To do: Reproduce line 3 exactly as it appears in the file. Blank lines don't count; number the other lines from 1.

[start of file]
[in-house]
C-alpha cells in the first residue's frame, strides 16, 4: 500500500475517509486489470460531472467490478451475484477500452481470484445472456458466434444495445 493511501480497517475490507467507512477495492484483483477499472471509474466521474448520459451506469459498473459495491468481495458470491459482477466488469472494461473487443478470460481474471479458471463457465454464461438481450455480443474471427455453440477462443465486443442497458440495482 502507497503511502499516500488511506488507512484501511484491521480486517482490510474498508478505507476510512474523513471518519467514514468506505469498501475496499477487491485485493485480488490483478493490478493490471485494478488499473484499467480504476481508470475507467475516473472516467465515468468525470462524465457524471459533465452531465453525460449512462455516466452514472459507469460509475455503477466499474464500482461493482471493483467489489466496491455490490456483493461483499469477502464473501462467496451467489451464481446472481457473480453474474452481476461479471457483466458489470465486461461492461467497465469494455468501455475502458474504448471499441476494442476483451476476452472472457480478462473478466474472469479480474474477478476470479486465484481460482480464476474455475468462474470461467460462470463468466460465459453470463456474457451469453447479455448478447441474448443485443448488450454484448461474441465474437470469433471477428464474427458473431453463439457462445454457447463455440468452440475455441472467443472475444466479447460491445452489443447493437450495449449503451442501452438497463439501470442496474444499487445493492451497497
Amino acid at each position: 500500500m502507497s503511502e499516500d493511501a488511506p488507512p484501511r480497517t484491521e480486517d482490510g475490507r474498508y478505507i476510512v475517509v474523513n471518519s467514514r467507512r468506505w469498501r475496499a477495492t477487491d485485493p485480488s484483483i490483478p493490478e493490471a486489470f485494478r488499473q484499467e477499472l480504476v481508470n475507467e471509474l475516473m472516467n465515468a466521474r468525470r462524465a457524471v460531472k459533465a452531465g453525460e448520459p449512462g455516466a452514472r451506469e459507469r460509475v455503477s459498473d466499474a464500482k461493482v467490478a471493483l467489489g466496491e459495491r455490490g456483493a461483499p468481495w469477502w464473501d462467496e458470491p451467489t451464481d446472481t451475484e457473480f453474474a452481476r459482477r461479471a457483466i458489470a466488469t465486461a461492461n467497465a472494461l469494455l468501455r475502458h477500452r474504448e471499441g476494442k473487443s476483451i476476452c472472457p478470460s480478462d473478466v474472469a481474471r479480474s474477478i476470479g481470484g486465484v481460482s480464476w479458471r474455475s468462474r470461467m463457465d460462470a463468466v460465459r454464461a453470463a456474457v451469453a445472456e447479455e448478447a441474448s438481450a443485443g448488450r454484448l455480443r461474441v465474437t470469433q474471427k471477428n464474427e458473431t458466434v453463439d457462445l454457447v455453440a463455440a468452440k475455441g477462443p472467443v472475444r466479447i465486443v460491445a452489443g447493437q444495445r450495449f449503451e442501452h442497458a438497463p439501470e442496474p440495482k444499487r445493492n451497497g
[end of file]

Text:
Amino acid at each position: 500500500m502507497s503511502e499516500d493511501a488511506p488507512p484501511r480497517t484491521e480486517d482490510g475490507r474498508y478505507i476510512v475517509v474523513n471518519s467514514r467507512r468506505w469498501r475496499a477495492t477487491d485485493p485480488s484483483i490483478p493490478e493490471a486489470f485494478r488499473q484499467e477499472l480504476v481508470n475507467e471509474l475516473m472516467n465515468a466521474r468525470r462524465a457524471v460531472k459533465a452531465g453525460e448520459p449512462g455516466a452514472r451506469e459507469r460509475v455503477s459498473d466499474a464500482k461493482v467490478a471493483l467489489g466496491e459495491r455490490g456483493a461483499p468481495w469477502w464473501d462467496e458470491p451467489t451464481d446472481t451475484e457473480f453474474a452481476r459482477r461479471a457483466i458489470a466488469t465486461a461492461n467497465a472494461l469494455l468501455r475502458h477500452r474504448e471499441g476494442k473487443s476483451i476476452c472472457p478470460s480478462d473478466v474472469a481474471r479480474s474477478i476470479g481470484g486465484v481460482s480464476w479458471r474455475s468462474r470461467m463457465d460462470a463468466v460465459r454464461a453470463a456474457v451469453a445472456e447479455e448478447a441474448s438481450a443485443g448488450r454484448l455480443r461474441v465474437t470469433q474471427k471477428n464474427e458473431t458466434v453463439d457462445l454457447v455453440a463455440a468452440k475455441g477462443p472467443v472475444r466479447i465486443v460491445a452489443g447493437q444495445r450495449f449503451e442501452h442497458a438497463p439501470e442496474p440495482k444499487r445493492n451497497g